The Historical Significance of Oksana Chusovitina Winning a World Cup Medal at 47 Years Old

At the 2023 Cottbus World Cup Oksana Chusovitina won a bronze medal on vault at 47 years old. This was actually a milestone achievement in Chusovitina’s legendary career. For readers of this article wondering why Oksana winning World Cup medals at 47 years old in 2023 is any different from when she won World Cup medals in 2022 at the age of 46, the historical significance is who she competed against.

-1st place went to 16 year old Manila Esposito (Italy)

-2nd place went to 15 year old Ruby Evans (Great Britain)

-4th place went to 16 year old Laia Font (Spain)

The combined ages of these three gymnasts (16 + 15 + 16) is 47 which means Oksana Chusovitina won a medal in an event where she was the COMBINED age of the three highest scoring competitors. It also should be noted that the next highest scoring competitor was Alice Vlkova (Czech Republic) who met the minimum age criteria by only two days and was just six weeks past her 15th birthday. Meanwhile Laia Font celebrated her 16th birthday the day before she arrived at the Cottbus World Cup.

NameDate of BirthAge at Cottbus
Manila EspositoNovember 2, 200616 and  3 months
Ruby EvansMarch 17, 200715 and 11 months
Oksana ChusovitinaJune 19, 197547 and 8 months
Laia FontFebruary 20, 200716 and 4 days
Alice VlkovaDecember 30, 200715 and 1 month
Laura CasabuenaDecember 26, 200517 and 1 month
Agata VostruchovaiteDecember 2, 200022 and 2 months
Dildora AripovaJanuary 29, 200419 and 1 month

In a career marked with legendary longevity, vault finals at the 2023 Cottbus World Cup might have been the most lopsided age gap in Chusovitina’s entire career. It is even more impressive when considering this didn’t happen at some informal meet where juniors and seniors are allowed to compete together, but at an FIG affiliated World Cup.

It is especially ironic that Chusovitina did this at Cottbus of all places. This particular competition has a special place in Chusovitina’s gymnastics legacy. It was at Cottbus all the way back in 1989 that a young, 13 year old Chusovitina made her first appearance in a major, televised competition. Before Cottbus-1989 Oksana Chusovitina was a complete unknown to the gymnastics community. Her only results prior to Cottbus-1989 are a series of obscure Soviet domestic competitions with little record preservation associated with them. For anyone looking to track the career of Oksana Chusovitina, Cottbus-1989 is essentially where her story starts.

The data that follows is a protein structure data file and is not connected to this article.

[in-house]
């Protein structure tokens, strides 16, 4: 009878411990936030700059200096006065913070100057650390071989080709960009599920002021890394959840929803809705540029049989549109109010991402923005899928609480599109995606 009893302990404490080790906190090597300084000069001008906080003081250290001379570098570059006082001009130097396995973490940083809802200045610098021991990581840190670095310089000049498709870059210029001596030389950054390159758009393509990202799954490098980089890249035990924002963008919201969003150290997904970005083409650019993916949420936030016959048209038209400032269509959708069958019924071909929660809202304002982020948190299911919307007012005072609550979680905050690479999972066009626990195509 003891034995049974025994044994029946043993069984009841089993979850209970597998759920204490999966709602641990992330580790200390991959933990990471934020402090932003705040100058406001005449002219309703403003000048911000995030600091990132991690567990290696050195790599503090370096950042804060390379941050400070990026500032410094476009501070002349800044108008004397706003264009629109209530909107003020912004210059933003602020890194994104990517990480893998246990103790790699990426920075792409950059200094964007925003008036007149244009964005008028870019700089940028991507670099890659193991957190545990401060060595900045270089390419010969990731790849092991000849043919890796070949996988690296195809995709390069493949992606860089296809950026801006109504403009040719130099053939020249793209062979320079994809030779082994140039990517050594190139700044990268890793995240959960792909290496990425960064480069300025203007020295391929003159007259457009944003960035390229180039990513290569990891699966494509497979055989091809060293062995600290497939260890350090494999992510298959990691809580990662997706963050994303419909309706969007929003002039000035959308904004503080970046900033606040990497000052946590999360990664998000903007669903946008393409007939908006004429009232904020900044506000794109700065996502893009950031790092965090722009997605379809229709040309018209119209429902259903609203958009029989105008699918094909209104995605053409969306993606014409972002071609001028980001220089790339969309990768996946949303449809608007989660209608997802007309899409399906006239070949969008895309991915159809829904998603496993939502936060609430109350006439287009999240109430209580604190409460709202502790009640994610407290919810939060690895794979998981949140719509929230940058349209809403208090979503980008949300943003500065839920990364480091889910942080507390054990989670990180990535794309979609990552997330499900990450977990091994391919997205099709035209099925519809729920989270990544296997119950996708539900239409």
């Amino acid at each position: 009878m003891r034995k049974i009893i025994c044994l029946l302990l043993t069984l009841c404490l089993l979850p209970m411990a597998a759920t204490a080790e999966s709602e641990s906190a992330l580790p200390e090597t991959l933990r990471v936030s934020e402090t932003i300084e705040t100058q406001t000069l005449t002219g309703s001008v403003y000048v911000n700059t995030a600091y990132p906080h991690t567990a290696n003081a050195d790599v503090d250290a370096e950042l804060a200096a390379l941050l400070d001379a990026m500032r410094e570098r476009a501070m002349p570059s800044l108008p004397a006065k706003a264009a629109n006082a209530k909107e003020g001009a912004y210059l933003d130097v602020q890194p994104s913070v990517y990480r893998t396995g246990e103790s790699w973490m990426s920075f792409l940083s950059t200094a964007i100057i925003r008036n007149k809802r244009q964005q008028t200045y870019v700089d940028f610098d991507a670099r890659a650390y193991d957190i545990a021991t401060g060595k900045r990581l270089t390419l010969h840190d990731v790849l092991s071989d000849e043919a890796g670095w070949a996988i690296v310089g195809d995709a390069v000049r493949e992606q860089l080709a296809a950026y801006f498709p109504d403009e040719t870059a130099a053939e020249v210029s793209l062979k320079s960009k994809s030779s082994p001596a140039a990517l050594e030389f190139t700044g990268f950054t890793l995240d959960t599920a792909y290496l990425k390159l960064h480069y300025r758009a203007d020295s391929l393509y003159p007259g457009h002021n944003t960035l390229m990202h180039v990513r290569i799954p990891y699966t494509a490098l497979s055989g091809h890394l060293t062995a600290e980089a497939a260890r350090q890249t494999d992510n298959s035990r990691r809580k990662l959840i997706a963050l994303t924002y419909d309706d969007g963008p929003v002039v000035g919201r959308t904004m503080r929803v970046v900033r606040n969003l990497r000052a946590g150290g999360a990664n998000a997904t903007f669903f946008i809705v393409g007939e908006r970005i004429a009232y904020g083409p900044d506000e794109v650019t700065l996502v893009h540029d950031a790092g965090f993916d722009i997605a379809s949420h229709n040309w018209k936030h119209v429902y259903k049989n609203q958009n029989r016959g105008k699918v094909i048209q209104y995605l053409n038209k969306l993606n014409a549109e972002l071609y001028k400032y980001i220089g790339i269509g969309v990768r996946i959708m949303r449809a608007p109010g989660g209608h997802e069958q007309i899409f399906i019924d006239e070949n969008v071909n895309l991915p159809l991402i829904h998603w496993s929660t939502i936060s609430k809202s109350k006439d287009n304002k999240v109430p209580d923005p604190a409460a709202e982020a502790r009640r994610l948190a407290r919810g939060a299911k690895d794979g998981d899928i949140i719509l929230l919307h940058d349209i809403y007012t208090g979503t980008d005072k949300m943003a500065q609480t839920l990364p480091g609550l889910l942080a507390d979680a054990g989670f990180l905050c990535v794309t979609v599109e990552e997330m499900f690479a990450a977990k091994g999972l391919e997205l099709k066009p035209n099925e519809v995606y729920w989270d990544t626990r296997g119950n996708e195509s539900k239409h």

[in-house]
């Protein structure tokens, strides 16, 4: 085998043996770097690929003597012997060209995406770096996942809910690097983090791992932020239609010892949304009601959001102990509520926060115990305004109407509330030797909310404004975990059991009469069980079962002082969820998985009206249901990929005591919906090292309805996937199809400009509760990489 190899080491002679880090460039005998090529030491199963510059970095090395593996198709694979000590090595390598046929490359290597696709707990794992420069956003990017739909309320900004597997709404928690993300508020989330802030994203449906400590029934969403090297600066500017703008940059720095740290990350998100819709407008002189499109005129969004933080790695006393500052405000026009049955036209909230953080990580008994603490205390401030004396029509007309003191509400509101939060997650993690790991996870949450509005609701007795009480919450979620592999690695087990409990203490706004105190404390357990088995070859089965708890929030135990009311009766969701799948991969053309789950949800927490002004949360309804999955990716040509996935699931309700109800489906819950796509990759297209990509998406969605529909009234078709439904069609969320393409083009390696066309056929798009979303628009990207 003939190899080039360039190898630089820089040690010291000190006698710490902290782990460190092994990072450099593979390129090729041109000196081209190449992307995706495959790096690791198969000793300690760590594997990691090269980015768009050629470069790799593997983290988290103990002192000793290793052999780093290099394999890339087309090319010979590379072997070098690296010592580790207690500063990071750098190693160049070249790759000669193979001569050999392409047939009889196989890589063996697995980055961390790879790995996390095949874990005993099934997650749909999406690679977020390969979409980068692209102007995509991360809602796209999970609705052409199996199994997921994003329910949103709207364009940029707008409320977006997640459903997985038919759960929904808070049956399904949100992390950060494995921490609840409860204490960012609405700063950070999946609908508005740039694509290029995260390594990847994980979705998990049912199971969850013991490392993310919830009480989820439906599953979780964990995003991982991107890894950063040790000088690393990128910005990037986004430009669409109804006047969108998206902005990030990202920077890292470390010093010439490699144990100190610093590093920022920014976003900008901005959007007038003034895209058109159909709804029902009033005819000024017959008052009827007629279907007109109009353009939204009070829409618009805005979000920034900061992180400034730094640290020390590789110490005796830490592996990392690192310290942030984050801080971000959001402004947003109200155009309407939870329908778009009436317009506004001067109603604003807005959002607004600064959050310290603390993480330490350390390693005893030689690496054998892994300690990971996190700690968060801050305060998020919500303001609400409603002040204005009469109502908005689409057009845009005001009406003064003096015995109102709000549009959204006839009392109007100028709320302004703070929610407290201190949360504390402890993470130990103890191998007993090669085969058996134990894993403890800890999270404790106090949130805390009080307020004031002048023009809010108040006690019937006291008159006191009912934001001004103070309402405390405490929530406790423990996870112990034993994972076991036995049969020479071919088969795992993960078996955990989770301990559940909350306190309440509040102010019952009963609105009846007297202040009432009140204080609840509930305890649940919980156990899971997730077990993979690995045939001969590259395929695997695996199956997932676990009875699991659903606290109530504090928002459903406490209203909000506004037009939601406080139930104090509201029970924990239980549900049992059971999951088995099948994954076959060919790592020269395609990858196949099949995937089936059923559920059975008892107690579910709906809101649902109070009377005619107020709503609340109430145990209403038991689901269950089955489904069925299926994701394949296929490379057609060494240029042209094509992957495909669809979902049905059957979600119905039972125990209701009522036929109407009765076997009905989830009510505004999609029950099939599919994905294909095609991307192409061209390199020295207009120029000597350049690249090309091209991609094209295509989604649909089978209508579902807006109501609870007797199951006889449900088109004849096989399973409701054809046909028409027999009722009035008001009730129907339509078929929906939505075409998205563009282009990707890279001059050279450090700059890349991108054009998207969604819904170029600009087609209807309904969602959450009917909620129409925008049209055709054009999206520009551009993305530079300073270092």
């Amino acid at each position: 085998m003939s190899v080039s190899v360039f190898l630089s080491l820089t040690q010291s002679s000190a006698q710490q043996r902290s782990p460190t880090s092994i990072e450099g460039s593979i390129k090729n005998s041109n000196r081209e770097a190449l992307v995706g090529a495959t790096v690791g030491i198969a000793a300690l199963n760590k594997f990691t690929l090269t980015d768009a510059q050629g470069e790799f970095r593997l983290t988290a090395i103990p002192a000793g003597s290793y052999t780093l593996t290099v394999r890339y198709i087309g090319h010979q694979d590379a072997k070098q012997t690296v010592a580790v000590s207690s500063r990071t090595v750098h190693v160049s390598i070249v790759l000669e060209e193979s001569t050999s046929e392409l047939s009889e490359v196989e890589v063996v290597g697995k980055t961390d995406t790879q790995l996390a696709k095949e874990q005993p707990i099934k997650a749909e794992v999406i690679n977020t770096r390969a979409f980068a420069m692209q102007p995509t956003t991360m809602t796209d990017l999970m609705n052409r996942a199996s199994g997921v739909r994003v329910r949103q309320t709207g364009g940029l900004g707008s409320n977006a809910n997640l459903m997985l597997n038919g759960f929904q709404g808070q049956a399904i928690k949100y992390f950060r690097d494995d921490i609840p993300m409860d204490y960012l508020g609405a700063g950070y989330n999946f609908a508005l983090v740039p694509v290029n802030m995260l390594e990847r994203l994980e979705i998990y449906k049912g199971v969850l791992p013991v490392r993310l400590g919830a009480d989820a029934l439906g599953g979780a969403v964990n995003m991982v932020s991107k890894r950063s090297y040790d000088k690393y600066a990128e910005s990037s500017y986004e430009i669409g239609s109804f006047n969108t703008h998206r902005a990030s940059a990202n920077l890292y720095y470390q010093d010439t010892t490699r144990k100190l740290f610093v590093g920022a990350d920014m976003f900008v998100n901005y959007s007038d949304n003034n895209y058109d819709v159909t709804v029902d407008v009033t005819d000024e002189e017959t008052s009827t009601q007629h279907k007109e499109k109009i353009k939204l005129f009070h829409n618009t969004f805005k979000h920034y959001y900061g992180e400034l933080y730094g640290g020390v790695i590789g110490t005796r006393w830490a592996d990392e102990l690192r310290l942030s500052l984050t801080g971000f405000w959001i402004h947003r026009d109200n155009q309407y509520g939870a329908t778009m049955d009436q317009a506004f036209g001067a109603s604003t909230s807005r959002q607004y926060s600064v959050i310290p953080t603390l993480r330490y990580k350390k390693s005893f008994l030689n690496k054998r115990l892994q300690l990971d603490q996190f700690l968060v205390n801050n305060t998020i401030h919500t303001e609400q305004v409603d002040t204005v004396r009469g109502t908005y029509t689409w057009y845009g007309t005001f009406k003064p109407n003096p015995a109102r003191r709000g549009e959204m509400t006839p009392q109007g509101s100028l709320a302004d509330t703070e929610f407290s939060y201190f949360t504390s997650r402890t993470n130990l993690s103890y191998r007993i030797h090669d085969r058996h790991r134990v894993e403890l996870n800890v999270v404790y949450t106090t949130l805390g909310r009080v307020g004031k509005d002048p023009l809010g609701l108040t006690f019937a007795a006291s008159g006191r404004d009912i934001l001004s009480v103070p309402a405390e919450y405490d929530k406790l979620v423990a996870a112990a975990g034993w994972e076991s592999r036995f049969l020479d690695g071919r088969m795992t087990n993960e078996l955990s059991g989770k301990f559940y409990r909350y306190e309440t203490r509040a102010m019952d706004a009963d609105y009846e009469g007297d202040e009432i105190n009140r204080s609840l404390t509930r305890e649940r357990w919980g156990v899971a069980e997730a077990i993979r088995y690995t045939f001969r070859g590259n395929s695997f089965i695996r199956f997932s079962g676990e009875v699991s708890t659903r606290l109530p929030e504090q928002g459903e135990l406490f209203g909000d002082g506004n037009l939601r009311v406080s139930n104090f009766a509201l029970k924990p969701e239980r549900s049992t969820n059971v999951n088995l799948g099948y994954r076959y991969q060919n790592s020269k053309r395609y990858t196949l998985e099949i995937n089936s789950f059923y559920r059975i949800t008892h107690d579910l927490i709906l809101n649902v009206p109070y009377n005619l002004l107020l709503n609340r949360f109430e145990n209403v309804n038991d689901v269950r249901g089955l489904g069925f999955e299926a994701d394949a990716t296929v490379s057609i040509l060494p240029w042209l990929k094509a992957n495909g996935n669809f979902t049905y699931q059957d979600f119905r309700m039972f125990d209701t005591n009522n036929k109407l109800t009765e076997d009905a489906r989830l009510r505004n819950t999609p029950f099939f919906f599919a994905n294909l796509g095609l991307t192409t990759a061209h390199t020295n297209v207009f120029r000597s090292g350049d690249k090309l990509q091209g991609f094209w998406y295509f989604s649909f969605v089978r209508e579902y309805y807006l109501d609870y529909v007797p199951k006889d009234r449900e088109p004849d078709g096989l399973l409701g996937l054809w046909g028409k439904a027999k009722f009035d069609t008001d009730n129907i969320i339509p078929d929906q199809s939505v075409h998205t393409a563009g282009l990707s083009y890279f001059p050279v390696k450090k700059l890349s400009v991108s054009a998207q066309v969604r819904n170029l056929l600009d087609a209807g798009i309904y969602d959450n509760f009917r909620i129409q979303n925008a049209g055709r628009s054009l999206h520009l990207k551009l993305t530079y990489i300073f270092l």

Just like Cottbus-2023, Oksana Chusovitina also won a medal at Cottbus-1989. Although back then Chusovitina was a standout gymnast on floor, rather than the vaulting prowess she is known for in modern times. At Cottbus-1989 Chusovitina won a silver medal on floor exercise and finished 9th in the All-Around. Between her results in 1989 and 2023, Chusovitina has medals at Cottbus that were won 34 years apart from each other.

Laia Font (left) and Oksana Chusovitina (right) at Cottbus-2023. Laia posted this photo to her social media with the caption “31 years older than me!”

To put “34 years” into context, the star of Cottbus-1989 was Brandy Johnson who won a gold medal on all five events. Brandy Johnson now has a daughter named Sydney Johnson-Scharpf who also became a member of the American national team and an NCAA gymnast. Sydney Johnson-Scharpf, the daughter of Chusovitina’s top competitor from Cottbus-1989 is older than all of the gymnasts who competed against Oksana in vault finals at Cottbus-2023.

The two oldest gymnasts in vault finals at Cottbus-2023 were 19 year old Dildora Aripova (Uzbekistan) and 22 year old Agata Vostruchovaite (Lithuania). When their two ages are combined, their combined age (41) is still six years younger than Chusovitina.

Chusovitina’s personal history with Cottbus goes back so far in time, that when she made her first appearance at this competition the modern World Cup format that would eventually absorb Cottbus hadn’t yet been created. Back then semi-major events like the Cottbus International were independent. Like Chusovitina, the Cottbus International survived into the modern age. Even while the vast majority of its contemporary competitions (American Cup, Moscow News, Riga International and Chunichi Cup) no longer exist.